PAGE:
Utilitarianism and The Ethics of Care

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Utilitarianism and The Ethics of Care

This week you encountered the second two moral theories: John Stuart Mill’s utilitarianism and Virginia Held’s ethics of care (as known as care ethics), as well as finishing up our discussion of Kant.

To get you started, consider the following questions. You should address the first question in some fashion, and it might be interesting to think about the trolley problem in light of care ethics (or even virtue ethics), but you are not required to do so. These questions are to encourage you to start thinking about the relationships between the readings so far and the study of ethics. This course builds on the readings that came before so it is good to start thinking about this relationships now.

  1. Comparing the three moral theories: What you find valuable? What do you disagree with?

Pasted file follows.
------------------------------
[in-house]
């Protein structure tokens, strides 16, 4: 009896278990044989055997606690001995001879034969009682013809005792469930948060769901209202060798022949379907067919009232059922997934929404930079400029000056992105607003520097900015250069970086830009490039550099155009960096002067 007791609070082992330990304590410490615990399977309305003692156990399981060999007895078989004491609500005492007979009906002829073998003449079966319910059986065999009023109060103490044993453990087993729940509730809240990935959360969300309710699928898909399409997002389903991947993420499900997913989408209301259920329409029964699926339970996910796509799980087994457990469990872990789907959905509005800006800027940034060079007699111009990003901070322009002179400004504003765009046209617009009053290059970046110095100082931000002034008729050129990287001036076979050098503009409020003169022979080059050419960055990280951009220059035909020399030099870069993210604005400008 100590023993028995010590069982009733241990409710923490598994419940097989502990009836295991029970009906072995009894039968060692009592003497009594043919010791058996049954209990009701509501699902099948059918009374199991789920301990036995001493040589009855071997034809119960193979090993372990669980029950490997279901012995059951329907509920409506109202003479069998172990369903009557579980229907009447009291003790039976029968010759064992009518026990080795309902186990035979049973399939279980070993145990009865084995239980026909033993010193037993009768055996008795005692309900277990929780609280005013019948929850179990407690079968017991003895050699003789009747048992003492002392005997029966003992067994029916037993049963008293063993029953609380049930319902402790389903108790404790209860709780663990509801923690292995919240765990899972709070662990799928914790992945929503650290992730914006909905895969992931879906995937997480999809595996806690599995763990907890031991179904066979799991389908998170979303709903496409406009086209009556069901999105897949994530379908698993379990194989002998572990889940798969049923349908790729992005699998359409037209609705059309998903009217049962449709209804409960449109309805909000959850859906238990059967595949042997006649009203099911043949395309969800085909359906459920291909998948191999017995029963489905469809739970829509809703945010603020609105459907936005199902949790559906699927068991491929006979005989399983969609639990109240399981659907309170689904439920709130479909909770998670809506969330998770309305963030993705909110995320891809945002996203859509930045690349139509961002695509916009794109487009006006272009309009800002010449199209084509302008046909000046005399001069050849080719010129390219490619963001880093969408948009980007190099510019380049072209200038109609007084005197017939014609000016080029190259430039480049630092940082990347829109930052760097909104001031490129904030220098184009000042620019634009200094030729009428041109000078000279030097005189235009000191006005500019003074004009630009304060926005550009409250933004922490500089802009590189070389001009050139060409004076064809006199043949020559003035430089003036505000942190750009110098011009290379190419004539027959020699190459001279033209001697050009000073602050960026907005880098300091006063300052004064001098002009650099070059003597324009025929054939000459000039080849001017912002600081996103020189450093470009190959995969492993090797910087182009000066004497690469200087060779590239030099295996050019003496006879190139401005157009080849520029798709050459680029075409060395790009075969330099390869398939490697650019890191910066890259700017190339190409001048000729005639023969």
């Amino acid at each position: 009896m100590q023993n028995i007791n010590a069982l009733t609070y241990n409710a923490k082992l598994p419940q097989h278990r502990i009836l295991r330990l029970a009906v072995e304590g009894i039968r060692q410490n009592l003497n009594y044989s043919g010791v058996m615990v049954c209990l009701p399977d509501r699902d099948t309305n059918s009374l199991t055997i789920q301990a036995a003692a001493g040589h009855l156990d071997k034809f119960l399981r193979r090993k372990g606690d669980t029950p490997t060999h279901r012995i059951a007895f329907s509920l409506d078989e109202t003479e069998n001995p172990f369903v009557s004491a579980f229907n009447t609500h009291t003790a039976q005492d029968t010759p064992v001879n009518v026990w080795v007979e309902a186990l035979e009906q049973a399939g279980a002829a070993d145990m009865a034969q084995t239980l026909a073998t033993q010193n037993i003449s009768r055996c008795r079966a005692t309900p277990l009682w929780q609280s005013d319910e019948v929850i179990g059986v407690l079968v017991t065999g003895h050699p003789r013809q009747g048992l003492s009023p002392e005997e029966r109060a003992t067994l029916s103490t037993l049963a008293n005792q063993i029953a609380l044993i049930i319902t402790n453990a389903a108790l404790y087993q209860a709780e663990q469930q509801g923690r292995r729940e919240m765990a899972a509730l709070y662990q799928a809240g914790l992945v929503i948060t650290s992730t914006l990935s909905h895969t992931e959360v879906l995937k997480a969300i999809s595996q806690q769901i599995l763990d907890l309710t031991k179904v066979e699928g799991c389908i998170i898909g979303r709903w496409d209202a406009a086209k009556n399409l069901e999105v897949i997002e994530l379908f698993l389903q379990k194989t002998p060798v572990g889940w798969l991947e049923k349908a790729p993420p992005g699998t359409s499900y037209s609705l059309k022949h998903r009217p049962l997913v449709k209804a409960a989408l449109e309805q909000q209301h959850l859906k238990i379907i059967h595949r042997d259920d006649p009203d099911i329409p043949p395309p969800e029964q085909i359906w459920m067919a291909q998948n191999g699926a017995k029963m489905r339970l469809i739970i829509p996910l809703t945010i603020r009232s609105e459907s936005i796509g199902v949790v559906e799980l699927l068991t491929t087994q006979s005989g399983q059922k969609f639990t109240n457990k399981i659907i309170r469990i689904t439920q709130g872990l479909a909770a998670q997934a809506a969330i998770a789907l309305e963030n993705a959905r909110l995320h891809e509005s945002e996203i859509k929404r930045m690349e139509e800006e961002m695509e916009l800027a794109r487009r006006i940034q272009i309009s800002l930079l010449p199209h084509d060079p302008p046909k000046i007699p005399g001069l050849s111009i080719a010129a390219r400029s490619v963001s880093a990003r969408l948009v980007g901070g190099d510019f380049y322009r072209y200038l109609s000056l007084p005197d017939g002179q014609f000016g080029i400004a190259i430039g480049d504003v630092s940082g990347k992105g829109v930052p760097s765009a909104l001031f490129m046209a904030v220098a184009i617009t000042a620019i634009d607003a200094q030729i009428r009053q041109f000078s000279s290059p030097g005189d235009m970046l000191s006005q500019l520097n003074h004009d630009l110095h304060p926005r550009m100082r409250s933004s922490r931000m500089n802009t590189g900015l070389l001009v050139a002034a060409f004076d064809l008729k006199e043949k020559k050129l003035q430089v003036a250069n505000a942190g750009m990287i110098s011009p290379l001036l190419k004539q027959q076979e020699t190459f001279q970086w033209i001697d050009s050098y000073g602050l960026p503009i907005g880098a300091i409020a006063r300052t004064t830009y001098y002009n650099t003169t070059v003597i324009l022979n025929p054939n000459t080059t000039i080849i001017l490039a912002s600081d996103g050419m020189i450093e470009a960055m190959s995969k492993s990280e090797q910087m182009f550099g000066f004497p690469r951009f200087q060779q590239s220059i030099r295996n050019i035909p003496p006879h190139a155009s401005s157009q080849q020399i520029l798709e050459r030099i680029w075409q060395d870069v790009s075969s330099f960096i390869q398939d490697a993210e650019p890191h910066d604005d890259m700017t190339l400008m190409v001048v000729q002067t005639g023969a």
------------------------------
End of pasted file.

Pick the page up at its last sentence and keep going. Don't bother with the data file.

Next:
2. How might a care ethicist respond to the trolley problem?

You are also welcome think about and respond to:

  • issues that pertain specifically to the field of medicine
  • similar themes between the articles or other connections you noticed
  • dissimilarities that are valuable for critically thinking about the separate pieces
  • other items, concepts, or arguments you found interesting and why
  • connections between Aristotle’s virtue ethics and Kant, Mill, and Held

According to Mill, the principle of utility is the basis for morality because happiness is the final end for human beings. That is, happiness is the final aim of intermediate goals, like making money, for example.


Name and explain one feature of the ethics of care. Be sure to mention why this is a fundamentally different approach to ethics when compared to moral theories like those of Immanuel Kant or John Stuart Mill.